Iljimae Returns: Fin!


Gaawddd! It’s been an AMAZING week! Not only has Javabeans finished her Return of Iljimae recaps, the god in heaven has also seen fit to bless me with Drama Fever who has this drama FULLY SUBBED, from the beginning to the end.

Literally, I shrieked. I was SOO ecstatic to find the drama subbed. I had to stop around episode 19 and waited for the subtitles, which I didn’t mind, but my heart leapt up upon seeing episode 1-24 fully subbed by MBC America. Yayness.

I just finished the drama today and I had to take some time before coherent thoughts can seep in. You see, there are a lot of different kinds of endings. There’s the overly satisfying ending that it becomes overkill. There’s the downright shitty shitty one that you refuse to accept. There’s the disappointing ending that you don’t quite despise, but you don’t exactly like either, there’s just something lacking. There’s the one somewhere in between, the ending is good, everything is good, but it’s not particularly memorable. Then, there’s THAT ending, the remarkable one, the one that leaves such an impression that even after a long time, you will still remember it.

Obviously I have not seen a lot of dramas, but to date, only I’m Sorry I Love You has been able to be in that last category. I knew from the beginning what was going to happen, but it didn’t stop me from bawling at the impact of that ending. Right now, Iljimae Returns/Return of Iljimae/Moonriver is joining MISA in that category. Gosh, what a beautifully moving ending. There is nothing dramatic, no fanfare. It is quiet, and it stays true to what Iljimae Returns is, as a drama.


I think a good ending is very tough to pull off. Even my favourite dramas do not always have great endings. My Girl is an example. I don’t care what everyone says, but that drama is among my Top 5. I have to concur that its ending is just… blah, I’d go as far as sucky. Long drawn out, overly theatrical, and way too typical. I remember the first time I completed My Girl, I remember feeling ‘huh’. The out-of-the-blue love declaration, topped with the teary kiss after barely missing each other at the elevator is a contender for the cheesiest finale in history. Thank god, the parody at the end saved the ending from taking itself too seriously.

But anyways, I went off track. Let’s go back to Iljimae Returns.

Iljimae Returns is about the life of a fictional character in the Chosun era, Iljimae. Not unlike Robin Hood, Iljimae is a thief who steals from the rich, corrupt government officers and helps the poor society. Iljimae is born in Korea but is banished to China where he grows up. In his young age, he finds out that Korea is his native land, and returns to Korea. There begins his search for his parents, the people he will come to know and love, and his identity. With the war between China and Korea looming in the air, Iljimae rises up in these troubled times as a criminal for some and a hero for others.

Iljimae Returns is officially the first period drama I watched, finished, and loved. Nothing else has come as close as this. I didn’t plan on going with IR. In general, I approach saeguk with a lot of caution because the few saeguk I did watch were such borefest even if they are fantastic production. It also doesn’t help that many saeguk dramas are super long and blame it on my attention span, but I rarely bother with dramas that go for more than 30 episodes.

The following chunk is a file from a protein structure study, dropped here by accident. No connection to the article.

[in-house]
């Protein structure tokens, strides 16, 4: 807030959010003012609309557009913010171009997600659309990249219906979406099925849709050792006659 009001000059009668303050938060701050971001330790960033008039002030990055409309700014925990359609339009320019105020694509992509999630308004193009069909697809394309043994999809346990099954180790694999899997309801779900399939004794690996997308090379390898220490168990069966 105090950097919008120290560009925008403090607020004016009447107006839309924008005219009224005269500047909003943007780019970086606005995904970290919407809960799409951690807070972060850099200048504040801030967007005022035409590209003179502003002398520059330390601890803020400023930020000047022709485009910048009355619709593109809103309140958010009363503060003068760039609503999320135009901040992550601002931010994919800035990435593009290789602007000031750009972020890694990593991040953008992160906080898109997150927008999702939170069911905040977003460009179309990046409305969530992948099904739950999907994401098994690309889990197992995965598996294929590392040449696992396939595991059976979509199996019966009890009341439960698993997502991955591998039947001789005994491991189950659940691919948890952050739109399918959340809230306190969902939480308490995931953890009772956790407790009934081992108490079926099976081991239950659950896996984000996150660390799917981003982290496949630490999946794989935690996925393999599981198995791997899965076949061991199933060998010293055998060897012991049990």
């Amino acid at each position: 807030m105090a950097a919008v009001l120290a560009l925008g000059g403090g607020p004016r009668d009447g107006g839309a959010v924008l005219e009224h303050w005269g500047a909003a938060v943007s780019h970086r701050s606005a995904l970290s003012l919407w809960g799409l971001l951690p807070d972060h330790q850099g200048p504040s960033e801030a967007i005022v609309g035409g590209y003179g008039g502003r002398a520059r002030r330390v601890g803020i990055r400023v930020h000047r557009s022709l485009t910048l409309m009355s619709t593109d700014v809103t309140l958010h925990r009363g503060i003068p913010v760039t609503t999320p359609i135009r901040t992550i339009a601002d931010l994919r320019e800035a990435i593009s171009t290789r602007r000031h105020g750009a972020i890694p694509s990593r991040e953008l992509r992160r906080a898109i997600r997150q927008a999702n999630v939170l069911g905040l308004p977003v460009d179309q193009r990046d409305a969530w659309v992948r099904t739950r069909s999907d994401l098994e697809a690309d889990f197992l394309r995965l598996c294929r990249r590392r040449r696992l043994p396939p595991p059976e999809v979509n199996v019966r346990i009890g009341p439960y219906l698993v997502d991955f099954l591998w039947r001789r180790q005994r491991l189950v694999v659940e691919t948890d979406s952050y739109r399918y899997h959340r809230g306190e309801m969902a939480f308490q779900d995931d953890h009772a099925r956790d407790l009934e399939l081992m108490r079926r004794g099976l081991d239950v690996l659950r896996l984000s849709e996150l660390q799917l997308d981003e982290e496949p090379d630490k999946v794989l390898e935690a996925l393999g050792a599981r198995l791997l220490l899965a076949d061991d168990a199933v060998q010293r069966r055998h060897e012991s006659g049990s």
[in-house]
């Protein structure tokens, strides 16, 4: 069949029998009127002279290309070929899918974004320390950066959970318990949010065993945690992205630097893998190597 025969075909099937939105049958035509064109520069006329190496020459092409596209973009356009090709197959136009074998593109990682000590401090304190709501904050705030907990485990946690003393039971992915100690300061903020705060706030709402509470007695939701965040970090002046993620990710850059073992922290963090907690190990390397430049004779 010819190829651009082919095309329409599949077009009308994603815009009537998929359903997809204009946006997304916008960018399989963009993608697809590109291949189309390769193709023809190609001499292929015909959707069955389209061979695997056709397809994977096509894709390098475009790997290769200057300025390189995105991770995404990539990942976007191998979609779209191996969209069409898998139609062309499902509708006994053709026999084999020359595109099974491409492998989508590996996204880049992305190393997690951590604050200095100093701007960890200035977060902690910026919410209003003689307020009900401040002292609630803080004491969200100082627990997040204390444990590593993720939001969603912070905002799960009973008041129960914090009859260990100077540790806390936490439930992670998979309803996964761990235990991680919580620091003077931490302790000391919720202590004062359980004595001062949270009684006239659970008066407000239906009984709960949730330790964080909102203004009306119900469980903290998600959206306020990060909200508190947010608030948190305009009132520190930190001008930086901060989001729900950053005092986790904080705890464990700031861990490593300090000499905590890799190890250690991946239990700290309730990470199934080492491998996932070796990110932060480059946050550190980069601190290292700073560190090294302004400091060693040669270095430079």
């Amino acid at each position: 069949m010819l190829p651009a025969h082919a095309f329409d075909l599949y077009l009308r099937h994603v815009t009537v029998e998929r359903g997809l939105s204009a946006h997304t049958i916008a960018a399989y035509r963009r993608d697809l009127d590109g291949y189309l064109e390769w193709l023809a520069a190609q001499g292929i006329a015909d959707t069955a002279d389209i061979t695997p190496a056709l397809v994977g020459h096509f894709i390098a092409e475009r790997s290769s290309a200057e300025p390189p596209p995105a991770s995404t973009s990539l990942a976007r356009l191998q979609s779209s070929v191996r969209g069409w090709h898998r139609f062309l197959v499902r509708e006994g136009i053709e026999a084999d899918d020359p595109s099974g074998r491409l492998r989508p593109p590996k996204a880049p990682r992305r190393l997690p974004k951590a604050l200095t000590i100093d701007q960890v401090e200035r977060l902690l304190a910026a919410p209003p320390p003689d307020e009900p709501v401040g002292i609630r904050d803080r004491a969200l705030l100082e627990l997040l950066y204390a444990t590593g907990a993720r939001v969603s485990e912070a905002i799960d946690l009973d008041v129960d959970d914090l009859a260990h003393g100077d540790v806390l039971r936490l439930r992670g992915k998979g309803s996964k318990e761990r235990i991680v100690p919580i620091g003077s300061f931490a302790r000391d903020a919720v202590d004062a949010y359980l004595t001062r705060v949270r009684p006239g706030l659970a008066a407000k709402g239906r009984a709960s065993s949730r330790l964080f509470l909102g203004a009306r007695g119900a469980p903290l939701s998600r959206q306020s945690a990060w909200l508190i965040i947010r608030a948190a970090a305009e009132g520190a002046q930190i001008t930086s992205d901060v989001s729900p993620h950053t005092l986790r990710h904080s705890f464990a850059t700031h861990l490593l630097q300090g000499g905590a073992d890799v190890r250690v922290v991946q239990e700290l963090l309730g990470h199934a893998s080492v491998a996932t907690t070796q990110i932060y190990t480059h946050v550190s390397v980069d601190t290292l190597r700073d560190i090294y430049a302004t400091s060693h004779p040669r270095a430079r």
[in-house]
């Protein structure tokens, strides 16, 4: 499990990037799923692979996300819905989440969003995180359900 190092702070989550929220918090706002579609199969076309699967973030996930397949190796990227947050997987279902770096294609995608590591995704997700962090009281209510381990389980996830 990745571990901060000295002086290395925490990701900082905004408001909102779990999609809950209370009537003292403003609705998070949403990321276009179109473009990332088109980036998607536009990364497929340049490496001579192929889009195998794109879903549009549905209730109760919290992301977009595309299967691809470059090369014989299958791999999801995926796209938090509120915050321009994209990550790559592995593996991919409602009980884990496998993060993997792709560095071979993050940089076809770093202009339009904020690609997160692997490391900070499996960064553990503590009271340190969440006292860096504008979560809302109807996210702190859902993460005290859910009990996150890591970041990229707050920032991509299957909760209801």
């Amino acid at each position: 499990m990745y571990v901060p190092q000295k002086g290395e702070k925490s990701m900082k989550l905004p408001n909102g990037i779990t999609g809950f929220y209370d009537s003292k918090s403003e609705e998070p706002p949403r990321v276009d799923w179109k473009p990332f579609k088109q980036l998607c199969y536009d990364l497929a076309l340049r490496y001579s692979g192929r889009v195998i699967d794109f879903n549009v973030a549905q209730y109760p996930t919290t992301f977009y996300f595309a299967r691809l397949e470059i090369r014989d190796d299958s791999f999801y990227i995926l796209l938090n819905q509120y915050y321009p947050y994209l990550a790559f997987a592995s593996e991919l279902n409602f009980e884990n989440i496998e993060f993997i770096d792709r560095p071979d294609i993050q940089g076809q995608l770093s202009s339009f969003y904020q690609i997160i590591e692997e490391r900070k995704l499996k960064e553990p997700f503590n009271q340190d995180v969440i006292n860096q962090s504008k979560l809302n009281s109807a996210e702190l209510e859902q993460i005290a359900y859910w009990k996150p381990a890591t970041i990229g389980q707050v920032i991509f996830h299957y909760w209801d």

The Bad:

While I cannot call IR perfection, the drama is damn near. Some dramas have big open flaws where everything just festers in the face of them. Some have smaller ones that viewers can overlook because they do not affect the core of the dramas that much. In the case of Iljimae Returns, there is barely anything to go with. Big or small. Festering or insignificant. At the time of its first episode, IR had finished about 70% of the shoot. They had the benefit of time. So the finished product is something they have executed and edited well.

So, at the risk of being repetitive, I will just give a couple of ‘less than brilliant’ moments of the drama.

Slow start. Like I said, the first few episodes (4 to 5) are the point where you need to push through. These episodes lay out the foundations regarding the birth of Iljimae, the people who are important to him, the political circumstances between Korea and China, to where Iljimae will start his journey in finding himself in his own soil. The part where Iljimae will meet someone who is his first love (and lose her), who will become his saviour much later in the future, his enemy, and so on will only begin in episode 5. This is where things really get going. It took me a lot of time to pull through and I almost gave up.

The first episode starts with contemporary, modern world, and voila, Iljimae is kicking butt too over in this world. I actually like this intro, but yes, there’s a discrepancy in logic right away as to why Iljimae is here and there. From the modern world, we then transition to the old Chuseon, the Hanyang, not the Seoul. This is somewhat explained a little at the end, but yes this is still confusing.


This logic suspension is further challenged by the fact that Iljimae’s first love Dalyi and Iljimae’s ultimate lover Wolhee look way too much alike. Well of course they are played by the same actress and this lady is also in the modern world, seemingly narrating the story. Dalyi and Wolhee are not sisters nor do they know each other despite having similar name, so what is up with the similarities?

Yet again tho, I am not bothered by this because the drama plays this Dalyi vs Wolhee really really well. In the drama’s profound moments, Iljimae is forced to face the fact that he has not gotten over his first love Dalyi even though he is cohabitating with Wolhee now. In its lighter time, Wolhee is literally keeping a written tally between herself and Dalyi on ‘whose name Iljimae mumbles in his sleep’. It’s hilarious.